Cytomegalovirus reactivation and associated outcome of critically ill patients with severe sepsisReportar como inadecuado

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Critical Care

, 15:R77

First Online: 01 March 2011Received: 03 August 2010Revised: 10 February 2011Accepted: 01 March 2011


IntroductionSepsis has been identified as a risk factor for human cytomegalovirus CMV reactivation in critically ill patients. However, the contribution of CMV reactivation on morbidity and mortality is still controversial. Therefore, we analyzed the incidence and impact of CMV reactivation on outcome in patients with severe sepsis.

MethodsIn a prospective longitudinal double-blinded observational study, 97 adult nonimmunosuppressed CMV-seropositive patients with new onset of severe sepsis were included. Leukocytes, plasma and tracheal secretions were examined weekly for CMV-DNA by PCR. Tracheal secretions were additionally tested for HSV Herpes Simplex Virus-DNA. The influence of CMV-reactivation on the endpoints was analysed by Cox proportional-hazard regression analysis. Time-dependency was evaluated by landmark analysis.

ResultsSix out 97 died and five were discharged from the hospital within 72 hours and were excluded of the analysis. CMV reactivation occurred in 35 of the 86 40.69% analysed patients. HSV infection occurred in 23 of the 35 65.7% CMV reactivators. In 10 patients CMV-plasma-DNAemia appeared with a DNA-content below 600 copies-ml in four cases and a peak amount of 2,830 copies-ml on average. In patients with and without CMV reactivation mortality rates were similar 37.1% vs. 35.3%, P = 0.861, respectively. However, in the multivariate COX regression analyses CMV reactivation was independently associated with increased length of stay in the ICU 30.0, interquartile range 14 to 48 vs. 12.0, interquartile range 7 to 19 days; HR hazard ratio 3.365; 95% CI confidence interval 1.233 to 9.183, P = 0.018 and in the hospital 33.0, interquartile range 24 to 62 vs. 16.0, interquartile range 10 to 24 days, HR 3.3, 95% CI 1.78 to 6.25, P < 0.001 as well as prolonged mechanical ventilation 22.0, interquartile range 6 to 36 vs. 7.5, interquartile range 5 to 15.5 days; HR 2.6,CI 95% 1.39 to 4.94; P < 0.001 and impaired pulmonary gas exchange six days, interquartile range 1 to 17, vs. three, interquartile range 1 to 7, days in reactivators vs. non-reactivators, P = 0.038. HSV reactivation proved not to be a risk factor for these adverse effects.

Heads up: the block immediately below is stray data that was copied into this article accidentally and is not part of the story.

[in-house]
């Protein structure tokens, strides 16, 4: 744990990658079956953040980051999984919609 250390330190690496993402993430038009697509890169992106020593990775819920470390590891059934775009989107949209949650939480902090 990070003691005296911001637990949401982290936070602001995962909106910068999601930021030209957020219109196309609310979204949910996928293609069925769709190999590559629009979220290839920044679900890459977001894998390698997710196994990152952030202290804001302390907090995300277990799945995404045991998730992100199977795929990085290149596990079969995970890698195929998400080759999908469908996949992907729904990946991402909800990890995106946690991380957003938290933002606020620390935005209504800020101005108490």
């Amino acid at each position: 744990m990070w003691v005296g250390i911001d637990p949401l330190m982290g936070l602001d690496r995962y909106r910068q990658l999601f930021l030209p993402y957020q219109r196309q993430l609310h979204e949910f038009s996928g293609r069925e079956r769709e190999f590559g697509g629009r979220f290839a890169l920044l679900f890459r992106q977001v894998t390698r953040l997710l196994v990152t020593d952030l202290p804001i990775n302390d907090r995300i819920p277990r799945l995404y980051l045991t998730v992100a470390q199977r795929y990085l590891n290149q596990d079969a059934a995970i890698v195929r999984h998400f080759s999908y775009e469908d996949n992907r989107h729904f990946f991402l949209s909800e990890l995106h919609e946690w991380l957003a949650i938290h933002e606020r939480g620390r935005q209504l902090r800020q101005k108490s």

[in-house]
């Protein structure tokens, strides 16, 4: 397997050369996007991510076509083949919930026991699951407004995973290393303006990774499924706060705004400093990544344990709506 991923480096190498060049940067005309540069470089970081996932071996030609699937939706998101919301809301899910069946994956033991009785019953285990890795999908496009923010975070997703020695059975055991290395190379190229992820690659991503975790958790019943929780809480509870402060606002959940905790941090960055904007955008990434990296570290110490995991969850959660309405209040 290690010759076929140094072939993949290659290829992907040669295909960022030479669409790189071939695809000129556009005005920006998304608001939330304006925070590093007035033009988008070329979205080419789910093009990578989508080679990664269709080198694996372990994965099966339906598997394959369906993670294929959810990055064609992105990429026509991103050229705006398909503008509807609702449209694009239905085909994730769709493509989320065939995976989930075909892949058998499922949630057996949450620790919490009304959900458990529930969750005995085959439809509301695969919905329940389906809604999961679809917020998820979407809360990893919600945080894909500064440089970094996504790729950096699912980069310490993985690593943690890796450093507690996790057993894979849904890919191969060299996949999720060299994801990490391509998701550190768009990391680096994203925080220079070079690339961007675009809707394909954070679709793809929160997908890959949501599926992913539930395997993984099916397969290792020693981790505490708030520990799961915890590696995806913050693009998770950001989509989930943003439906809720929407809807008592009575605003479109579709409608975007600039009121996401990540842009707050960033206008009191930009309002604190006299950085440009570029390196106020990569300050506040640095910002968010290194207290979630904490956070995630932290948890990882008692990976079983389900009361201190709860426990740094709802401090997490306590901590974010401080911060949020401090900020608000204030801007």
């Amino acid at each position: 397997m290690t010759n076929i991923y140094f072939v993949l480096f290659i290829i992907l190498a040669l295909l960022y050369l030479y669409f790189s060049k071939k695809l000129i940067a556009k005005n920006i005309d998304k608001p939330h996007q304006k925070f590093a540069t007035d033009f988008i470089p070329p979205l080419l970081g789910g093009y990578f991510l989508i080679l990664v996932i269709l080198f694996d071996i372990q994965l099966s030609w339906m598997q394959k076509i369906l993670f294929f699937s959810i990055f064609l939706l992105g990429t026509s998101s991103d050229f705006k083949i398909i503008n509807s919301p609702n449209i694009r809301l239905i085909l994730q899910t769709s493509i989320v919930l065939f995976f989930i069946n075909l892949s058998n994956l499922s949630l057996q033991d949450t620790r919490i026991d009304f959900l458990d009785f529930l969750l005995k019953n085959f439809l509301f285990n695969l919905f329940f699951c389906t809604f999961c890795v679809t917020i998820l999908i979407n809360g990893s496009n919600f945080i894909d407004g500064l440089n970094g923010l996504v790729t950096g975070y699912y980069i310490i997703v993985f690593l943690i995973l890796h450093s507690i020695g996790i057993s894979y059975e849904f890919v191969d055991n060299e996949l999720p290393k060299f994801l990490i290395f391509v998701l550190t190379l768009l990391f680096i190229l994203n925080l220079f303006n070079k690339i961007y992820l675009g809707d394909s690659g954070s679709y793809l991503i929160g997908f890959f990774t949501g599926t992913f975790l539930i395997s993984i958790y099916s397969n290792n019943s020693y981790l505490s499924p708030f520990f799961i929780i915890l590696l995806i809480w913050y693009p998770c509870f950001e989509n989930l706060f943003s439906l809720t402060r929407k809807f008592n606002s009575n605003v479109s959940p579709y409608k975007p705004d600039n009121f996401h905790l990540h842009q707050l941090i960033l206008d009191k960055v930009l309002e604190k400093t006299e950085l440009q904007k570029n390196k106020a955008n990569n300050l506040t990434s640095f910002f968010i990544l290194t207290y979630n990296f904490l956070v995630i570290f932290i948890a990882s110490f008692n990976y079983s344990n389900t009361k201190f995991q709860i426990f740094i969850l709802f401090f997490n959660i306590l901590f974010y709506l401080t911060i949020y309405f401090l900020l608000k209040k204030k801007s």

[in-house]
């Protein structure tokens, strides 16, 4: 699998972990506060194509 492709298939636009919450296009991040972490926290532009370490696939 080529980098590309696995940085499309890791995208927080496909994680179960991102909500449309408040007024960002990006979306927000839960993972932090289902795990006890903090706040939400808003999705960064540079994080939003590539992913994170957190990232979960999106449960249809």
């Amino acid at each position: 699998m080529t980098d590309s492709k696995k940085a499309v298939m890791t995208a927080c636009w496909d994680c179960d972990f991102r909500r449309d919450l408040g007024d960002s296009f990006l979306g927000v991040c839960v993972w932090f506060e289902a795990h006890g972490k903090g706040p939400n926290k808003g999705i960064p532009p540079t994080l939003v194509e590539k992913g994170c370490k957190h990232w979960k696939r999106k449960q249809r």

ConclusionsThese data indicate an independent correlation between CMV reactivation and increased morbidity in the well-defined group of nonimmunosuppressed patients with severe sepsis, but CMV reactivation had no impact on mortality in this group with low CMV-DNA plasma levels. Thus, the potential harms and benefits of antiviral treatment have to be weighed cautiously in patients with severe sepsis or septic shock.

AbbreviationsACCPAmerican College of Chest Physicians

CIconfidence interval


HRhazard ratio

HSVherpes simplex virus

LOSlength of stay

SAPSSimplified Acute Physiology Score

SCCMSociety of Critical Care Medicine

SOFASimplified Organ Failure Assessment.

Electronic supplementary materialThe online version of this article doi:10.1186-cc10069 contains supplementary material, which is available to authorized users.

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Autor: Alexandra Heininger - Helene Haeberle - Imma Fischer - Robert Beck - Reimer Riessen - Frank Rohde - Christoph Meisner - Ger


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